Like Evey, we may see through the facade our government and media present, but do nothing because of fear.  Those in power do everything they can to keep it that way.  Throughout the movie, BTN, the British Television Network, works as a mouthpiece for the government.  In an effort to calm people after V’s BTN takeover, it is claimed that authorities have killed him.  As V continues on his vendetta, the reporters must continue to whitewash his impact (with the exception of one brave comedian).  But, hey, “our job is to report the news, not fabricate it.  That’s the government’s job.”  You can see examples of government controlled media today- look at the stories of Pat Tillman and Jessica Lynch, the Gulf of Tonkin incident, or the polarizing coverage given to the Tea Party and Occupy Wall Street.  Instead of objective reporting, all we have left are teleprompters and talking points.

V for Vendetta directed by James McTeigue, starring Natalie Portman and Hugo Weaving.

Too bad for the manipulators, though, that you can’t fool all the people all the time.  That’s when they turn to more violent means of control.  Evey Hammond is all too familiar with England’s black bagging of dissenters, her own parents having been two victims of it.  So when the lives of she and V become intertwined at the beginning of the movie, it is, I think, meant to be.  V allows Evey to finally openly acknowledge the evils of the state.  We need to wake up here in the real world, too.  We are well on our way to black bagging of not just “enemy combatants” but also citizens with the passage of the NDAA.  As the Chancellor of England says, “Gentlemen, I want this terrorist found, and I want him to understand what terror really means.”  Fitting, considering his regime terrorized his own people for power.  False flag attacks, like the biological weapons inflicted on Evey’s brother in V for Vendetta, are not fiction, but have happened throughout human history.  A few examples in the United States include Operation Ajax, Operation Northwoods, and 9/11.  “The true genius of the plan was the fear.  Fear became the ultimate tool of this government.”  Once a seed of truth is planted by V, the people no longer fear standing up to their controllers.  We can accomplish this in the real world by spreading information as well.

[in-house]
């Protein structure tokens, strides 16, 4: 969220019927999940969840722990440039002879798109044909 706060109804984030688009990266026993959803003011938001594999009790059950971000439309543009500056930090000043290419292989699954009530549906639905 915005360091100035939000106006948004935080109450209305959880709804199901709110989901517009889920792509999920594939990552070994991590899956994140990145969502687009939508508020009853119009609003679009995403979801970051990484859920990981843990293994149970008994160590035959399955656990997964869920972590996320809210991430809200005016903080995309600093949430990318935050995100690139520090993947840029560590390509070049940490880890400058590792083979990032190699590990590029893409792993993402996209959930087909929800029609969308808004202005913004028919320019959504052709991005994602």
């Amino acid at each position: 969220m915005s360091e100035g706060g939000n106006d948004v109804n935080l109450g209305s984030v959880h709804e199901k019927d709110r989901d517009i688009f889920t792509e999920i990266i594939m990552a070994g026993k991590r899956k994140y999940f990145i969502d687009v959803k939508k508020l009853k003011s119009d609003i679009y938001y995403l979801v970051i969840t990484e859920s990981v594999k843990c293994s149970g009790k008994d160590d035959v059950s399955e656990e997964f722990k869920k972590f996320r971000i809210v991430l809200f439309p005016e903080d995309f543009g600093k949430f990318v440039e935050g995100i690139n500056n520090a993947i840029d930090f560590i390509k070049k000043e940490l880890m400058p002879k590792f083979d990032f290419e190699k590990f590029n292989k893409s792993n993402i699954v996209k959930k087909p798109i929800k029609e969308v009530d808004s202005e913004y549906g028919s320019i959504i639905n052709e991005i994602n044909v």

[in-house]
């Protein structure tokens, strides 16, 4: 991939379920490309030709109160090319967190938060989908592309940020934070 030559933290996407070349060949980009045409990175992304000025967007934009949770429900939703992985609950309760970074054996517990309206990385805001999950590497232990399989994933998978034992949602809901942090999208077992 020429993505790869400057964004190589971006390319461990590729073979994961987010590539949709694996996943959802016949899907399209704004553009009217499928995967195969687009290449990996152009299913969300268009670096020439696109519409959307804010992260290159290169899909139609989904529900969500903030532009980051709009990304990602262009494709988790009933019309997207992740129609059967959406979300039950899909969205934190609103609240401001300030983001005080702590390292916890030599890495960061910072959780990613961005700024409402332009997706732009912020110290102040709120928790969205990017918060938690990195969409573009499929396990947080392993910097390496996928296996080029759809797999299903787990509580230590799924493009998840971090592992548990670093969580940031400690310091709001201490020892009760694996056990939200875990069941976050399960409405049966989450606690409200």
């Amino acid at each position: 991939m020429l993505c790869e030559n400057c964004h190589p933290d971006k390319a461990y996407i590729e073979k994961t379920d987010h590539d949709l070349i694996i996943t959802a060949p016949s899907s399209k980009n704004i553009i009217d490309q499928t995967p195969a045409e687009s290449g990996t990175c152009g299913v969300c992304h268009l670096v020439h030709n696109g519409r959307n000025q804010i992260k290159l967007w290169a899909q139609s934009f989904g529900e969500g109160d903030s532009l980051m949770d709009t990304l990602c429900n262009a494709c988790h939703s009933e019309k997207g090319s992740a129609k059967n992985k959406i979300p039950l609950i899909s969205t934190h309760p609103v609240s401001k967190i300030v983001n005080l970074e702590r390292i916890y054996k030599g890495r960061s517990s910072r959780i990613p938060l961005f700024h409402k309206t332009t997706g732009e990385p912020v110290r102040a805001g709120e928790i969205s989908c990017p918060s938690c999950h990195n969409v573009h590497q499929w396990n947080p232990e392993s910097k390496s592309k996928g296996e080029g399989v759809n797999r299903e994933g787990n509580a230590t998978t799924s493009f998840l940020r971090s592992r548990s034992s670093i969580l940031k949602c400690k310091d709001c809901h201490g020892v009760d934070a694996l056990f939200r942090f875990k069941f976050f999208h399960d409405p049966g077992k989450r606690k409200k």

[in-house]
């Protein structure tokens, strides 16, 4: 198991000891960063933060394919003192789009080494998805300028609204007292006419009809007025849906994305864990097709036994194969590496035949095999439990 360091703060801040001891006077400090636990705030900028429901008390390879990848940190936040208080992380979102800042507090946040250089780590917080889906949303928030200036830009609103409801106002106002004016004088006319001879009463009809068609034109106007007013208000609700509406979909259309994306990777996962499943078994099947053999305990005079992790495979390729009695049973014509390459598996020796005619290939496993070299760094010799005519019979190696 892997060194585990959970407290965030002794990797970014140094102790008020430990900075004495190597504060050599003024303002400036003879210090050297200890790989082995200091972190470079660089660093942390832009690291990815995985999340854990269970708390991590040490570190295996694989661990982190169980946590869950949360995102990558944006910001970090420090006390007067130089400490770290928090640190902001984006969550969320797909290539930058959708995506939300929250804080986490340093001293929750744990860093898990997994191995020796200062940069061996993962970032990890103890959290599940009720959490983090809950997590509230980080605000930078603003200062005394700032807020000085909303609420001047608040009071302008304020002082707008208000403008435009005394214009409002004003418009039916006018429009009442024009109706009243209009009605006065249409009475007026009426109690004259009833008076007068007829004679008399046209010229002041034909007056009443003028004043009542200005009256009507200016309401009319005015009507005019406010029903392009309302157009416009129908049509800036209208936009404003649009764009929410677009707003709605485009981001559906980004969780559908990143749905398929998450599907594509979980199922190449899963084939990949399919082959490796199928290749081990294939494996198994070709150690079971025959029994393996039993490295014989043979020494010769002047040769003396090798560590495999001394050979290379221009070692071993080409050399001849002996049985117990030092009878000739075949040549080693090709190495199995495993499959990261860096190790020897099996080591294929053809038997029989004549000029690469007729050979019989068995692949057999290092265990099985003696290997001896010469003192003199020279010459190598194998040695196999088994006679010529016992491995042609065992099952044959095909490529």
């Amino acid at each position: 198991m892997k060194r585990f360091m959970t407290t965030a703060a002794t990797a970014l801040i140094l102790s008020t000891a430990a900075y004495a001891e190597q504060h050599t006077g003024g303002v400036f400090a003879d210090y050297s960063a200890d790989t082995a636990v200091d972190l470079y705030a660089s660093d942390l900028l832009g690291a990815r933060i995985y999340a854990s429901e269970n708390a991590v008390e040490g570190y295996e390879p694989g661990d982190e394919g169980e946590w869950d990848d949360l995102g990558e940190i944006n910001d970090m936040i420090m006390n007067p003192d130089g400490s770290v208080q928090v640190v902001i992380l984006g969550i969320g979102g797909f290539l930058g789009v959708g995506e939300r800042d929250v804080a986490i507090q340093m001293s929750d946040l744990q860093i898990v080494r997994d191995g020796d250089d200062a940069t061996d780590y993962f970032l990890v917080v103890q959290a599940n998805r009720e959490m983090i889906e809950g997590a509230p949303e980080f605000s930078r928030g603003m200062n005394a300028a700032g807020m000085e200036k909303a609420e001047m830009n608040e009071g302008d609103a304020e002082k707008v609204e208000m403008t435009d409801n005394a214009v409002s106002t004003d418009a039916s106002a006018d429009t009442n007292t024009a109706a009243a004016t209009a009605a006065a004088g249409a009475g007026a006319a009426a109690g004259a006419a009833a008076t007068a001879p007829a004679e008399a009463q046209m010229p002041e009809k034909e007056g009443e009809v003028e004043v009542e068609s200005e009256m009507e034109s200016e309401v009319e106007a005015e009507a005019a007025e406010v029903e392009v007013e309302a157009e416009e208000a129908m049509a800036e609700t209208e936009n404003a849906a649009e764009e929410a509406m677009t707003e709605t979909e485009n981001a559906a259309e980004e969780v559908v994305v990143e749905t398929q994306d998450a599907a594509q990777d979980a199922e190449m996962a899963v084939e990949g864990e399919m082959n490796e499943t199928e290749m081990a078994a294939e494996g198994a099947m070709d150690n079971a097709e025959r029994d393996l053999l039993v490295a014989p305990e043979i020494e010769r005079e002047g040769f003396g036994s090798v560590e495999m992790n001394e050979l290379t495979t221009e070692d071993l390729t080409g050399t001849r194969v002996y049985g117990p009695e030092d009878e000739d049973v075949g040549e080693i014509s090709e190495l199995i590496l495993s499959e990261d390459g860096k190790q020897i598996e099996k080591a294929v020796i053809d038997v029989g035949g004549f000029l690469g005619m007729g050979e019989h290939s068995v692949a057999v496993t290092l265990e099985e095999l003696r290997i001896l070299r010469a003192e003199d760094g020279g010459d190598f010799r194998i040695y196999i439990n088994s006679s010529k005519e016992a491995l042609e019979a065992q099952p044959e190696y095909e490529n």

By the 5th of November, everyone is ready to join V in his crusade against tyranny.  With words and symbols, he awoke an entire nation.  As V says, “Beneath this mask, there is more than flesh.  Beneath this mask there is an idea, and ideas are bulletproof.”  The triumph of the human spirit is perhaps the most important theme in V for Vendetta.  Evey learns from a prisoner, “Our integrity sells for so little, but it is all we really have.  It is the very last inch of us.  Within that inch, we are free.  Even though I do not know you, and even though I may never meet you, laugh with you, cry with you or kiss you, I love you.  With all my heart, I love you.”  She learns to fear only the loss of our freedom, our integrity, that we can transcend tragedy through love for ourselves and others.  And the man she loved, who was V?  Evey tells us, “He was Edmond Dantes.  And he was my father and my mother.  My brother, my friend.  He was you and me.  He was all of us.”